Congress shall make no law...
Trust me is not enough
As to the president's Signing Statement, the Court said the statement “does not state that § 1021 of the NDAA will not be applied to otherwise-protected First Amendment speech nor does it give concrete definitions to the vague terms used in the statute.

Rather, the Signing Statement simply assures the public that the Obama ‘Administration will not authorize the indefinite military detention without trial of American citizens’ and ‘will interpret section 1021 in a manner that ensures that any detention it authorizes complies with the Constitution, the laws of war, and all other applicable law.’”

Thus, the question only goes to the constitutionality of the detention authorized by § 1021— not the type of conduct that may fall within § 1021. 
“Accordingly, the Signing Statement does not eliminate the reasonable fear of future government harm that is likely to occur — i.e., the irreparable injury at issue here.”

 Court concerned with balancing hardships
“There is a strong public interest in protecting rights guaranteed by the First Amendment,” the Court said.  “By protecting those who wish to enter the marketplace of ideas from government attack, the First Amendment protects the public’s interest in receiving information.…

“There is also a strong public interest in ensuring that due process rights guaranteed by the Fifth Amendment are protected by ensuring that ordinary citizens are able to understand the scope of conduct that could subject them to indefinite military detention.… 
“Weighed against these public interests is the strong public interest in upholding acts of Congress and thereby maintaining the appropriate separation of powersthere is also a clear public interest which counsels for cautious use of judicial power to enjoin an act of Congress, and the public interest in ensuring protection from terroristic acts — and that law enforcement has the tools necessary to be as effective as possible in that regard.….”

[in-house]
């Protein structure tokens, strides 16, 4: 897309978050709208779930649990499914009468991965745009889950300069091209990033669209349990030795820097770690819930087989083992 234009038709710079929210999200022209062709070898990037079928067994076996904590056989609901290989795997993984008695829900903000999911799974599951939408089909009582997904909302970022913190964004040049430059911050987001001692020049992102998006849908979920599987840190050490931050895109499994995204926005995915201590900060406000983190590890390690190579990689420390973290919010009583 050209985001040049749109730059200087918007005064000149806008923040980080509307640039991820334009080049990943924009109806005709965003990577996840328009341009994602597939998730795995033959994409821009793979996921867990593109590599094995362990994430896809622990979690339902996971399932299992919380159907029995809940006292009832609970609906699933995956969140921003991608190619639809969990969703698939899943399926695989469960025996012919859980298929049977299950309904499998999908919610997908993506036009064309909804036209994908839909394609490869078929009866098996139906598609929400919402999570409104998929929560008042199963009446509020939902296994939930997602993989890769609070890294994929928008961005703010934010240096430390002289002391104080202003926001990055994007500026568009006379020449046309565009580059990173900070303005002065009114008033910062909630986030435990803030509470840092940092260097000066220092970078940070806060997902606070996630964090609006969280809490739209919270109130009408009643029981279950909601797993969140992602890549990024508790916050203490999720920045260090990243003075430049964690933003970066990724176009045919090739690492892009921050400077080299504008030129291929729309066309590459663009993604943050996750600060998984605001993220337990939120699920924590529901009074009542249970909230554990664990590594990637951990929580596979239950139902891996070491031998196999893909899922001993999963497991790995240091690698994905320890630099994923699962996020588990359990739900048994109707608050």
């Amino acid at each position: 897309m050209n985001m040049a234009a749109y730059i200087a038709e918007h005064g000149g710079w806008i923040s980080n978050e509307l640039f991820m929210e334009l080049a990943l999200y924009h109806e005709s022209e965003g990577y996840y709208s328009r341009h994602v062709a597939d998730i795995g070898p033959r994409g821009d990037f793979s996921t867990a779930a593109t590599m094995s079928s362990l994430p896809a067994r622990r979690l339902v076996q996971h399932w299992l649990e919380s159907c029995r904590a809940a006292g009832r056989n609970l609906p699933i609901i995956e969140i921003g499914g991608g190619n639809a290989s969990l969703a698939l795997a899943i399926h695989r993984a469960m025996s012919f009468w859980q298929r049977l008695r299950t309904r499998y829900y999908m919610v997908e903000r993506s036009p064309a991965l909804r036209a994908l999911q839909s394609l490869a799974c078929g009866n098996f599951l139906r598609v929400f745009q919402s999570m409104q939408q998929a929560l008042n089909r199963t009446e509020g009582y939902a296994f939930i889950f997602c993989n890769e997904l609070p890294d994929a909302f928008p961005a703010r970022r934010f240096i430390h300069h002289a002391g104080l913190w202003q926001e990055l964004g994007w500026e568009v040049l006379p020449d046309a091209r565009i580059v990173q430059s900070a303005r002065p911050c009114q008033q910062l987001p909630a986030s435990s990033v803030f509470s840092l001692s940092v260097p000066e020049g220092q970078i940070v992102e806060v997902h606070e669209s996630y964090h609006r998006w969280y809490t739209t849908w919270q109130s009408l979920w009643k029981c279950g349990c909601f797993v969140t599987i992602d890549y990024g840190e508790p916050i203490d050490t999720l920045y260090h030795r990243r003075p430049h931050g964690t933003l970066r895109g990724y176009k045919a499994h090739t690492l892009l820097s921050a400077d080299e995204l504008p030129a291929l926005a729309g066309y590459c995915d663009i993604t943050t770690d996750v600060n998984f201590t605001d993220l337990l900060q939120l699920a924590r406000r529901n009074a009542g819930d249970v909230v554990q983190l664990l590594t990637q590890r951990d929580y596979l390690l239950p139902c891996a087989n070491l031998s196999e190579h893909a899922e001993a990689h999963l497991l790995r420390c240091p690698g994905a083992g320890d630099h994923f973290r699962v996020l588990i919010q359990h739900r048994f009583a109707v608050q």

Court rules

This Court credited “the chilling impact on First Amendment rights as reasonable —and real” and preliminarily enjoined enforcement of §1021.”
United States District Court
Southern District of New York
Finally, said the learned judge, “Plaintiffs’ motion  for  preliminary injunction is GRANTED; enforcement  of §1021 of the NDAA is preliminarily enjoined  pending further proceedings in this Court or remedial action by Congress mooting the need for such further proceedings.”

Sources and notes

Constitution of the United States of America (Bill of Rights)

First Amendment: Congress shall make no law respecting an establishment of religion, or prohibiting the free exercise thereof; or abridging the freedom of speech, or of the press; or the right of the people peaceably to assemble, and to petition the Government for a redress of grievances.

Fifth Amendment: No person shall be held to answer for a capital, or otherwise infamous crime, unless on a presentment or indictment of a Grand Jury, except in cases arising in the land or naval forces, or in the Militia, when in actual service in time of War or public danger; nor shall any person be subject for the same offence to be twice put in jeopardy of life or limb; nor shall be compelled in any criminal case to be a witness against himself, nor be deprived of life, liberty, or property, without due process of law; nor shall private property be taken for public use without just compensation.

Judge Katherine Forrest
The Clerk of the Court is directed to terminate the motion for preliminary injunction and the motion to file amicus brief a t Docket Nos. 3 and 31.  SO ORDERED: Dated: New York, New York May 16, 2012 Katherine B. Forrest, UNITED STATES DISTRICT JUDGE
Case 1:12-cv-00331-KBF   Document 36    Filed 05/16/12   Page 68 of 68

Plaintiffs in the case: a group of writers and political activists, seven named plaintiffs; five submitted evidence in connection with this motion:  Jennifer Ann Bolen, Christopher Hedges, Alexa O’Brien, Kai Wargalla, and Hon. Brigitta Jonsdottir.

Defendants in the case: Barack Obama, individually and as representative of the United States of America; Leon Panetta, individually and in his capacity as the executive and representative of the Department of Defense, John McCain, John Boehner, Harry Reid, Nancy Pelosi, Mitch McConnell, Eric Cantor as representatives of the United States of America 12 Civ. 331 (KBF)
Ruling by the learned judge: Hon. Katherine B. Forrest, United States District Judge
United States District Court Southern District of New York, http://www.nysd.uscourts.gov/judge/Forrest

“Congress shall make no law respecting an establishment of religion, or prohibiting the free exercise,” www.flickr.com
Nullify the National Defense Authorization Act (NDAA), http://www.allvoices.com/contributed-news/11318627-nullify-the-national-defense-authorization-act-ndaa